This historical-diplomatic drive is a tectonic shift .
    If we stick to our zionist paradigms then WE have to remove the Abbas gang from Ramallah and expel them to Syria .
    Are we ready , morally and practically to make that shift ? Except Bennett , I do not see the rest of the jewish-zionist population ready to roll up their sleeves , and perform that huge mental transformation. Bennett as education minister has a lot to deliver in terms of zionist education at schools . The Likud has morphed into a bunch of business-minded practitioners , half-corrupt , half-nebbish . The haredim are still the haredim , keeping their beggars camp , the center are petty bourgeois , shop owners windows dressers at best , the labour is a sleeping corpse , the extreme left , manure of meretz-decadent readers of Haaretz who dreams of Vienna in 1937 , as the crest of their elitist status .
    Therefore , I see the slow process , building our presence meter by meter in YeSha ,as the realistic option , unless there is some dramatic change in the neighborhood and some moral-historic-zionist improvement among our population .
    Military consequences will immediately follow : Hamas will bomb us and dormant cells of PLO murderers will hit here and there .

  9. Michael S

    Philippe,

    It’s all yours. Run with it.

    I’d say you have a dim view of your fellow Jew, something which unfortunately seems to be the norm. I had to look up “nebbish”, and noted that it looked like a word wives might use, in denigrating their husbands.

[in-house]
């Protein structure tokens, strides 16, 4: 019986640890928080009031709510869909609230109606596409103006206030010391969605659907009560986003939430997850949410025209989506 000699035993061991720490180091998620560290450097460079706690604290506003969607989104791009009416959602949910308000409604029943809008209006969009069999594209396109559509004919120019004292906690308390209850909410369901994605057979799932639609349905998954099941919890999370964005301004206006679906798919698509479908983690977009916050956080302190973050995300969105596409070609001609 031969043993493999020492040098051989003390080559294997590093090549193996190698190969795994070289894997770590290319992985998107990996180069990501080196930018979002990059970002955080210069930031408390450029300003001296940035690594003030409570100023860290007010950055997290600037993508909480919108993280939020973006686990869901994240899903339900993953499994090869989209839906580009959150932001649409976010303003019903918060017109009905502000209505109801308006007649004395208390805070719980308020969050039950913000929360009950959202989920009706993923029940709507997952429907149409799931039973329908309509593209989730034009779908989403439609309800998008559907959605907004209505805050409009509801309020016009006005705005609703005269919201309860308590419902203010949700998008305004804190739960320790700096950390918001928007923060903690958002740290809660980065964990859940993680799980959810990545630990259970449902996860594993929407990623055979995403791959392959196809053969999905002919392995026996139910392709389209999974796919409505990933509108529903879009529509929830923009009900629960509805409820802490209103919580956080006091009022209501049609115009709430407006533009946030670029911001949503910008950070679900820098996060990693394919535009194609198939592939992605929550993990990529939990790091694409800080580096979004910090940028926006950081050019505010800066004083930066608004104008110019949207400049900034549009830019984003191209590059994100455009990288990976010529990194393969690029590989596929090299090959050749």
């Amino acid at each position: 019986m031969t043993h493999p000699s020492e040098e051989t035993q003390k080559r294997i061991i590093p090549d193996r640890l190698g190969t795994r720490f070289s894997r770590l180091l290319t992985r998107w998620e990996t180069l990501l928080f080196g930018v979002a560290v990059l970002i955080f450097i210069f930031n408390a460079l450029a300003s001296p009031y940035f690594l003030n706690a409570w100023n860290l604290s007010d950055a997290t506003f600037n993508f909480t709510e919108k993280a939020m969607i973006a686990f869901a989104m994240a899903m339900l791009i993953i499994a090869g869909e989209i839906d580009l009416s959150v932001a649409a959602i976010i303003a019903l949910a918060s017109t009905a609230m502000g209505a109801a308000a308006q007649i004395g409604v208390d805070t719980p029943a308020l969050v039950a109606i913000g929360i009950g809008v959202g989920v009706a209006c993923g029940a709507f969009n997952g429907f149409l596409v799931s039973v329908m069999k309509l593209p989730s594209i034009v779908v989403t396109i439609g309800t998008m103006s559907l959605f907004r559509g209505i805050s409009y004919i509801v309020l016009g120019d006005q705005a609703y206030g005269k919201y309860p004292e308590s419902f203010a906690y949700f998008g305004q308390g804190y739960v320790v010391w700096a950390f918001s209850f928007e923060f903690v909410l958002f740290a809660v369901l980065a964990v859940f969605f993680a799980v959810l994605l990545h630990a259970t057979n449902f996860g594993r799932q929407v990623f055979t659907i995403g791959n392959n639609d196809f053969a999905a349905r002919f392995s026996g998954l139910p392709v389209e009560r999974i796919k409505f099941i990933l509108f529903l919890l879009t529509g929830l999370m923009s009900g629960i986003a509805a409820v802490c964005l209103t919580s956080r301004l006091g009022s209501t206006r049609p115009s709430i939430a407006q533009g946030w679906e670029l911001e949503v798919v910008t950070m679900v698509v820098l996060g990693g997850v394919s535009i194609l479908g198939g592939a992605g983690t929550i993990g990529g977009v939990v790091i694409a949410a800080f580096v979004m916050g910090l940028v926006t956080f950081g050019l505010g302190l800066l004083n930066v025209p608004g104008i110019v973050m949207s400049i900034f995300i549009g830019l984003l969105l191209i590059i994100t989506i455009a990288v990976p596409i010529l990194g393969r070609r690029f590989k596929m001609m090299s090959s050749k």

Is this normal Jewish parlance? If so, the Jewish people have made amazing progress in spite of it. My experience with American blacks was otherwise: After living 23 years among white people, hearing the word “nigger” only about a dozen times, I spent an hour in a black pool hall and heard blacks calling each other “niggers” several times that often. That sort of mutual abasement, in my opinion, has not helped American blacks; but as I said, it doesn’t seem to bother Jews.

    So, go with it, Philippe. I can’t encourage you in the matter, though. Concerning Israel’s legal rights to their land, which I grant you are all correct, I can only say that the international “legal” system, since perhaps the 1960s, consists of ad hoc maxims, tailor-made to fit the tastes of the bigoted, anti-American, anti-white, anti-Jewish tyrants and their minions, who make up the United Goyim (UN). Israel can claim its legal rights from evening to evening; but the world, midnight to midnight, will ignore them.

    That’s not encouraging, I know. Where shall we look for comfort? The Bible? I read,

    Zech. 14:
    [1] Behold, the day of the LORD cometh, and thy spoil shall be divided in the midst of thee.
    [2] For I will gather all nations against Jerusalem to battle; and the city shall be taken, and the houses rifled, and the women ravished; and half of the city shall go forth into captivity, and the residue of the people shall not be cut off from the city.

    That’s the chapter about the coming of Messiah, the hope of Israel. Cheer up; it gets better as you read: It talks about a nuclear war that will hit the goyim right in the kisser. Is that cheery? It’s just, but not cheery. As the Bible says, “The Day of the Lord is a day of gloom”.

    The cheery part, is that after we’re killed, if we trust in God and His Messiah, He will raise us from the dead, in a new body that can never die. We shall live and reign on earth, with Messiah. But kvetchers will not be allowed; so this is bad news for many people.

    Meanwhile, I wish you the best, in reforming the Knesset.

    Shalom shalom 🙂

  10. David

    When blacks call each other “nigger” like “He’s my nigger” it’s not a form of debasement at all. It’s actually better thought of as a form of comradeship. I do believe there is a cultural difference in that Jews are far more self-critical, as we know, to a fault. Unfortunately (and this could have been different if Obama had been a different kind of black president) the black community is probably not self-critical enough. I don’t think your comparison is valid since, if anything, in terms of introspection, Jews and Blacks are on opposite sides of the spectrum. All this is just my observations. Shabbat Shalom